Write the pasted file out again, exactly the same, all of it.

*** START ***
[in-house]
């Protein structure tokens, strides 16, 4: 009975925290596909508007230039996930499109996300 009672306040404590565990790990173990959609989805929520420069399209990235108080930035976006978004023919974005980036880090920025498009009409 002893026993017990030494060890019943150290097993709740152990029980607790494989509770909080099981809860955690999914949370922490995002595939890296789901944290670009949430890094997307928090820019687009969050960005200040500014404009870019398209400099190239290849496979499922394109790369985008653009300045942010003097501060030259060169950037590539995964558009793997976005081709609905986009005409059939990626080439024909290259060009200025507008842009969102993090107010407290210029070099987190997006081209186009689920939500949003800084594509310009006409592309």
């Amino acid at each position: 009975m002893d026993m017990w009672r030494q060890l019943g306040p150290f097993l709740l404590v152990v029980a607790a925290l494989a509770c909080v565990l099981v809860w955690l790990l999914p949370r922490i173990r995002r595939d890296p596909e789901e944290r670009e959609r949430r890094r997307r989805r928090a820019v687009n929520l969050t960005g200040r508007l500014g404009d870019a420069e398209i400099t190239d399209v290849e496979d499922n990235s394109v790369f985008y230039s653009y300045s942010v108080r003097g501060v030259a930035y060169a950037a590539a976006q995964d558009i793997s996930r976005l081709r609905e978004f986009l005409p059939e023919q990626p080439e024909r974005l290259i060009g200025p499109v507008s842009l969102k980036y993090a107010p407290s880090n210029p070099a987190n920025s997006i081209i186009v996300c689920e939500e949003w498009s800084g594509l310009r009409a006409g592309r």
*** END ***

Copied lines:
[in-house]
């Protein structure tokens, strides 16, 4: 009975925290596909508007230039996930499109996300 009672306040404590565990790990173990959609989805929520420069399209990235108080930035976006978004023919974005980036880090920025498009009409 002893026993017990030494060890019943150290097993709740152990029980607790494989509770909080099981809860955690999914949370922490995002595939890296789901944290670009949430890094997307928090820019687009969050960005200040500014404009870019398209400099190239290849496979499922394109790369985008653009300045942010003097501060030259060169950037590539995964558009793997976005081709609905986009005409059939990626080439024909290259060009200025507008842009969102993090107010407290210029070099987190997006081209186009689920939500949003800084594509310009006409592309």
């Amino acid at each position: 009975m002893d026993m017990w009672r030494q060890l019943g306040p150290f097993l709740l404590v152990v029980a607790a925290l494989a509770c909080v565990l099981v809860w955690l790990l999914p949370r922490i173990r995002r595939d890296p596909e789901e944290r670009e959609r949430r890094r997307r989805r928090a820019v687009n929520l969050t960005g200040r508007l500014g404009d870019a420069e398209i400099t190239d399209v290849e496979d499922n990235s394109v790369f985008y230039s653009y300045s942010v108080r003097g501060v030259a930035y060169a950037a590539a976006q995964d558009i793997s996930r976005l081709r609905e978004f986009l005409p059939e023919q990626p080439e024909r974005l290259i060009g200025p499109v507008s842009l969102k980036y993090a107010p407290s880090n210029p070099a987190n920025s997006i081209i186009v996300c689920e939500e949003w498009s800084g594509l310009r009409a006409g592309r």